The Dow and S&P 500 ended at fresh records Monday as a strong second-quarter earnings season continued to attract more funds to the U.S. equity market.
At the closing bell, the Dow Jones Industrial Average had posted its ninth straight record at 22,115.68, a 0.1 percent increase over Friday's close.
The broad-based S&P 500 rose 0.2 percent to end at 2,480.53 also a new all-time high, while the Nasdaq Composite Index gained 0.5 percent to 6,382.65.
A broad measure of equity markets across the world climbed to a record high, boosted by gains in Asia, while U.S. and European markets were little changed, with U.S. energy shares capping gains on the benchmark S&P 500 index.
Oil prices fell, pressured over the past several days after last week climbing to their highest since May, as OPEC exports hit a record peak last month and output rose to a 2017 high. However, both U.S. crude and Brent settled far from their session lows.
"I have seen a lot of companies exceeding their revenue growth and we also have better-than-expected global growth, which are the main drivers for equities," said Kim Forrest, senior equity research analyst at Fort Pitt Capital Group in Pittsburgh.
The Dow Jones Industrial Average rose 15.41 points, or 0.07 percent, to 22,108.22, the S&P 500 gained 3.01 points, or 0.12 percent, to 2,479.84 and the Nasdaq Composite added 30.45 points, or 0.48 percent, to 6,382.02.
MSCI's gauge of stocks across the globe gained 0.25 percent and was on track to close at a record high. The pan-European FTSEurofirst 300 index lost 0.12 percent.
Emerging market stocks gained 0.65 percent. MSCI's broadest index of Asia-Pacific shares outside Japan closed 0.5 percent higher, while Japan's Nikkei rose 0.52 percent.
OIL EYES OPEC
Oil prices fell, with energy markets focused on comments from OPEC and non-OPEC officials meeting in Abu Dhabi to discuss ways to boost compliance with a deal to cut output.
Production at Libya's Sharara field was returning to normal after a brief disruption by armed protesters.
U.S. crude fell 0.48 percent to $49.34 per barrel and Brent was last at $52.27, down 0.29 percent on the day.
"The petroleum markets are tipping toward the lower end of their recent trading range as oil producers meeting in Abu Dhabi have been slow to assure the market that compliance with this year's production cuts will be improved, although we continue to note that adherence to the limits has actually been quite strong by historical standards," Tim Evans, Citi Futures' energy futures specialist, said in a note.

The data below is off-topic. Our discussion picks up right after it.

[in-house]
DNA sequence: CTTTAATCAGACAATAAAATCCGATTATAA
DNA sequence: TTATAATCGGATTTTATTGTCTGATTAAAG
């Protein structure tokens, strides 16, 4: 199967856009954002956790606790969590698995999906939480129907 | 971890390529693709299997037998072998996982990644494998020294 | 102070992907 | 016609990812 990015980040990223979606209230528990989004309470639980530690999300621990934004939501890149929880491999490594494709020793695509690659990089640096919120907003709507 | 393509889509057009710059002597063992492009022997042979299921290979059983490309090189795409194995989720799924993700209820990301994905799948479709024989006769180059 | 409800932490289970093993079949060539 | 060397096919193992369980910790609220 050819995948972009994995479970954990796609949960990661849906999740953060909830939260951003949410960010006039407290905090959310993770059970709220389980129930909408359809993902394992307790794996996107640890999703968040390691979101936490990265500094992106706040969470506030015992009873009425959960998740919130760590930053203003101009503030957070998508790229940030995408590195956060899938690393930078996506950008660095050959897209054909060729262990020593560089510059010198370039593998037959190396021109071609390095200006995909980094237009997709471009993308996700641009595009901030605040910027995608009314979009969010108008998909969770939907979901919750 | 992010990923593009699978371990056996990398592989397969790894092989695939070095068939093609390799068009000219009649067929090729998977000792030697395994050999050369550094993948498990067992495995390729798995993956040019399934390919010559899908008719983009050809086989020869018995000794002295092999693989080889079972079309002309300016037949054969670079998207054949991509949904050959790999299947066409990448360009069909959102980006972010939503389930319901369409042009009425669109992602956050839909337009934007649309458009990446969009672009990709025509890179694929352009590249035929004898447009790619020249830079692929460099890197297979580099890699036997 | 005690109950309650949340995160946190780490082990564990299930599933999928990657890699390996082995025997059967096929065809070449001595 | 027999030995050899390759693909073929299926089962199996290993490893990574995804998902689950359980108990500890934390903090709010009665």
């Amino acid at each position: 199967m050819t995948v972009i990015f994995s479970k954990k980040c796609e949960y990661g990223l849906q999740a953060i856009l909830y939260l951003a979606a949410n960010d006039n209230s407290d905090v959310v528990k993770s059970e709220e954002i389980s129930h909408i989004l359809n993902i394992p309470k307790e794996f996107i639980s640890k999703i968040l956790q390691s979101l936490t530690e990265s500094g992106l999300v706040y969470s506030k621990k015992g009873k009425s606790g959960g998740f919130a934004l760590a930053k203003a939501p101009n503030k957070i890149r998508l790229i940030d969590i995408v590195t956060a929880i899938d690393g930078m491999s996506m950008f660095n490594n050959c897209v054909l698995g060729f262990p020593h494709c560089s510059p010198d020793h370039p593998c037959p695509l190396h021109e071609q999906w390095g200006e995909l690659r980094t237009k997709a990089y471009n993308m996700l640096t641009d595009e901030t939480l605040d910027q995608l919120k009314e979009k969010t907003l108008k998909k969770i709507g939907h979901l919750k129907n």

In currency markets, the U.S. dollar edged lower but held onto most of Friday's gains as investors await inflation data this week that may signal a turnaround in the greenback's weakness this year.
"We have a view that the U.S. dollar is due for some mild corrective strength in the near-term and we see some confirming price action from some of the key G10 currency pairs," said Erik Nelson, currency strategist at Wells Fargo Securities in New York.
"Some of these dollar-bloc currencies are starting to show signs of maybe rolling over in the near-term."
The dollar index fell 0.12 percent, with the euro up 0.22 percent to $1.1794.
The Japanese yen weakened 0.03 percent versus the greenback at 110.74 per dollar, while sterling was last trading at $1.303, down 0.04 percent on the day.
In the absence of major U.S. economic data, the Treasuries market was little changed and focused on a heavy schedule of government and corporate bond issues this week, which could push yields higher.
Benchmark 10-year notes last rose 3/32 in price to yield 2.2584 percent, from 2.269 percent late on Friday.
The 30-year bond last rose 4/32 in price to yield 2.8374 percent, from 2.844 percent.
Spot gold rose 0.04 percent to $1,258.33 an ounce. U.S. gold futures fell 0.06 percent to $1,263.90 an ounce.
Copper rose 0.73 percent to $6,418.50 a tonne.